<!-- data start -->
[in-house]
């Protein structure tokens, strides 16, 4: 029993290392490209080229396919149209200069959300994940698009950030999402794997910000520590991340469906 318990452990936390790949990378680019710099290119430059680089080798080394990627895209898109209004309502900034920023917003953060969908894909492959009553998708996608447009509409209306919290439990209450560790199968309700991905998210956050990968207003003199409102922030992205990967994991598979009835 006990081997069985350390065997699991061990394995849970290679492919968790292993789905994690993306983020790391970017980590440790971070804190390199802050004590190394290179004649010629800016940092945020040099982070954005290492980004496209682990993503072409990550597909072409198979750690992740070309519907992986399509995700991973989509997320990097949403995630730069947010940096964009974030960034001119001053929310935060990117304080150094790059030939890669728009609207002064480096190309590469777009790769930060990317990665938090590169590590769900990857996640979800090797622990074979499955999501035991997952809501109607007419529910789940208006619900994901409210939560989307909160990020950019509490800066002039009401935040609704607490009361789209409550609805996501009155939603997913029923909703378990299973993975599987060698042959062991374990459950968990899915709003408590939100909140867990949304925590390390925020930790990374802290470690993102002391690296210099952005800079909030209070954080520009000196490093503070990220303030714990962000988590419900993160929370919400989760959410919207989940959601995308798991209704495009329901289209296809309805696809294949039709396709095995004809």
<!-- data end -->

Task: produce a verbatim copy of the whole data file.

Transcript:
[in-house]
């Protein structure tokens, strides 16, 4: 029993290392490209080229396919149209200069959300994940698009950030999402794997910000520590991340469906 318990452990936390790949990378680019710099290119430059680089080798080394990627895209898109209004309502900034920023917003953060969908894909492959009553998708996608447009509409209306919290439990209450560790199968309700991905998210956050990968207003003199409102922030992205990967994991598979009835 006990081997069985350390065997699991061990394995849970290679492919968790292993789905994690993306983020790391970017980590440790971070804190390199802050004590190394290179004649010629800016940092945020040099982070954005290492980004496209682990993503072409990550597909072409198979750690992740070309519907992986399509995700991973989509997320990097949403995630730069947010940096964009974030960034001119001053929310935060990117304080150094790059030939890669728009609207002064480096190309590469777009790769930060990317990665938090590169590590769900990857996640979800090797622990074979499955999501035991997952809501109607007419529910789940208006619900994901409210939560989307909160990020950019509490800066002039009401935040609704607490009361789209409550609805996501009155939603997913029923909703378990299973993975599987060698042959062991374990459950968990899915709003408590939100909140867990949304925590390390925020930790990374802290470690993102002391690296210099952005800079909030209070954080520009000196490093503070990220303030714990962000988590419900993160929370919400989760959410919207989940959601995308798991209704495009329901289209296809309805696809294949039709396709095995004809």